Hoping to subvert these ideas under the Fringe umbrella, Gunnar and his four-woman cast enter into a dynamic debate: can the act of stripping be empowering for women? It is a dialectic so buzz-worthy its been covered by popular media: the U.K. edition of The Huffington Post runs an interactive debate on the topic, where readers can vote “Agree” or “Disagree” before reading both sides of the argument. Then, readers are given the chance to recast their votes.
The Huffington Post coverage relies on personal essay, because for many the nuances are only unpacked by experience. In her essay “Just a Stripper” (published on the contemporary feminist blog The F Word), Natasha Forrest narrates the voices that ping-pong back and forth (empowering, not empowering) when she considers her time as a stripper. “By showing my vagina,” she writes, “I was challenging the patriarchal taboo against female nudity. By making men pay to see me naked I was making the economic power dynamics underlying normative heterosexual behavior explicit.” She argues that in theory, stripping as female empowerment can exist, but in the existing economic system, it’s stifled and merely a feminist dream: “as long as our wages rely on pleasing our customers, gender subversion can only go so far,” Forrest writes.
The question is talked raw in academic circles as well, where the debate is not about whether stripping empowers women or disenfranchises them, but rather by positing that it might do both, asks how does it function? Post-structuralist feminist theorist Judith Butler for example, in her essay “Performative Acts and Gender Constitution: An Essay in Phenomenology and Feminist Theory,” concerns herself with how gender is constructed—Butler argues that gender is not determined by being male or female, but by the performance of masculinity or femininity—and not the social repercussions of one gender being naked in front of people paying to see their erogenous parts.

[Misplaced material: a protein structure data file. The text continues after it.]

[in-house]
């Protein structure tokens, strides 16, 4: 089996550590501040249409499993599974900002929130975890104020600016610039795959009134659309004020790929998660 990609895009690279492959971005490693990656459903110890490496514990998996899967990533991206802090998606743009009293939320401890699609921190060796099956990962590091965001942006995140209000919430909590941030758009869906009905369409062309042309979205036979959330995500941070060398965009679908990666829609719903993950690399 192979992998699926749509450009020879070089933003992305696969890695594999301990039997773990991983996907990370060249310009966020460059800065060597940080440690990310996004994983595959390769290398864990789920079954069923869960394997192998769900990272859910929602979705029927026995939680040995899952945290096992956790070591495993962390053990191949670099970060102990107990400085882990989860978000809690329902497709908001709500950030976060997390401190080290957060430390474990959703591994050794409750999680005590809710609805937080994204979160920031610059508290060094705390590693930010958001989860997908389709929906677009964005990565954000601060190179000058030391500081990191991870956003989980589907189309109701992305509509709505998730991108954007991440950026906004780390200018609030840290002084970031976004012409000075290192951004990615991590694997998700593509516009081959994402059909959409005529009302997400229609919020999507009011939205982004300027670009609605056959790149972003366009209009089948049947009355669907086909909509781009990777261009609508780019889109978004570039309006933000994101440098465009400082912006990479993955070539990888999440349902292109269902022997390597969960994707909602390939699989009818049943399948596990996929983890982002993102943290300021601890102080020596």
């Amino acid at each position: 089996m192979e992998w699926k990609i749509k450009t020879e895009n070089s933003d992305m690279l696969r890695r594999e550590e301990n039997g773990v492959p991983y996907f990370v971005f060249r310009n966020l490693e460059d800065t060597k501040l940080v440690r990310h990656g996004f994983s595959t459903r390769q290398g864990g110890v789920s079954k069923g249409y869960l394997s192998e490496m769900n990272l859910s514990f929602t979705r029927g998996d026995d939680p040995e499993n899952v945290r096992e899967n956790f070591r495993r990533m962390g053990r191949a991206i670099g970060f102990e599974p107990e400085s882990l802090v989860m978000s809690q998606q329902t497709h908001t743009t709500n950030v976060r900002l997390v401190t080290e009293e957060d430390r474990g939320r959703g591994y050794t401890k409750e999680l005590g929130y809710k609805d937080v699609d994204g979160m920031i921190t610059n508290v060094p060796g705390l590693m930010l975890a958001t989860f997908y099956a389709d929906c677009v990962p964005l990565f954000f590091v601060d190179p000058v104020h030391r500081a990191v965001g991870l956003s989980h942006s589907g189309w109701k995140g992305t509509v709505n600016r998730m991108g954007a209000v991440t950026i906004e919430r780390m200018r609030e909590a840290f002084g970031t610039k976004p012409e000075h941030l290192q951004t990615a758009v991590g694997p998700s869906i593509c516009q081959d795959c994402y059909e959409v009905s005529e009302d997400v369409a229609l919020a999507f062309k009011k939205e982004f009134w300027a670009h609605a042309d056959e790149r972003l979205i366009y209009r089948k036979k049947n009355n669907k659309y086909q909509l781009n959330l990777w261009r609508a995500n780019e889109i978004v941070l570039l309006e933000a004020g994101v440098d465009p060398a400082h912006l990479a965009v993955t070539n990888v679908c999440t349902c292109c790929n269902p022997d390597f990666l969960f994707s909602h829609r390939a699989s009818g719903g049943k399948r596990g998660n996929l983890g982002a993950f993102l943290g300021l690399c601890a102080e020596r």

Some of Gunnar’s subversive tools are literal, such as his idea to have one of his performers wear a dress made of single dollar bills, and to tip the audience with them as she removes the garment. Others are looser in meaning, and loyal to Gunnar’s grit aesthetic: “My work is very grungy, it’s very dark, and it’s very robotic. We’re giving [the dancers] characters that would be coming out of the apocalypse as if they were robots you would make as sex slaves, and then the human race dies out and they’re the last ones left.”
My mind is spinning with the visual possibilities of a post-civilization strip show, but I’m interested in the human; I want to know more about my anointed girl.
It goes like this: Gunnar wakes up one morning, the soft-core image—like many others of dreams before—a dimming picture he must find in the real world: “I call up my dancer and beg my boyfriend to get out his camera and start shooting. We put on a Pandora play list of The Glitch Mob and grab anything in sight that strikes us. [We end up] wrapping her up in a hand drill cord and sitting her on a milk crate, drenching her in baby oil and wetting her hair with dollar store hair gel. I always have my girls wear their own shoes and panties: The g-string in the picture is embellished with about $200-worth of Swarovski rhinestones, and the shoes just happen to be the same ones Lady Gaga wore in her ‘You & I’ video. I don’t mind; I love a little Gaga.”
In conversation, Gunnar frequents his future: choreography for RUB, rehearsals with JUNK, stumbling upon that next great find in the recycling bin. He doesn’t much occupy his past, or his Montanan hometown (a history that constitutes his adopted stage persona’s surname; his given name is Gunnar Clark).
“I grew up in Trout Creek. It’s in the northwestern part of the state,” he writes, in an e-mail exchange post-interview. “It’s the definition of a small town with big skies, small minds, and plenty of pickup trucks. It’s three hours from the nearest Walmart.” And the boundary-pushing performances the chain attracts to its aisles.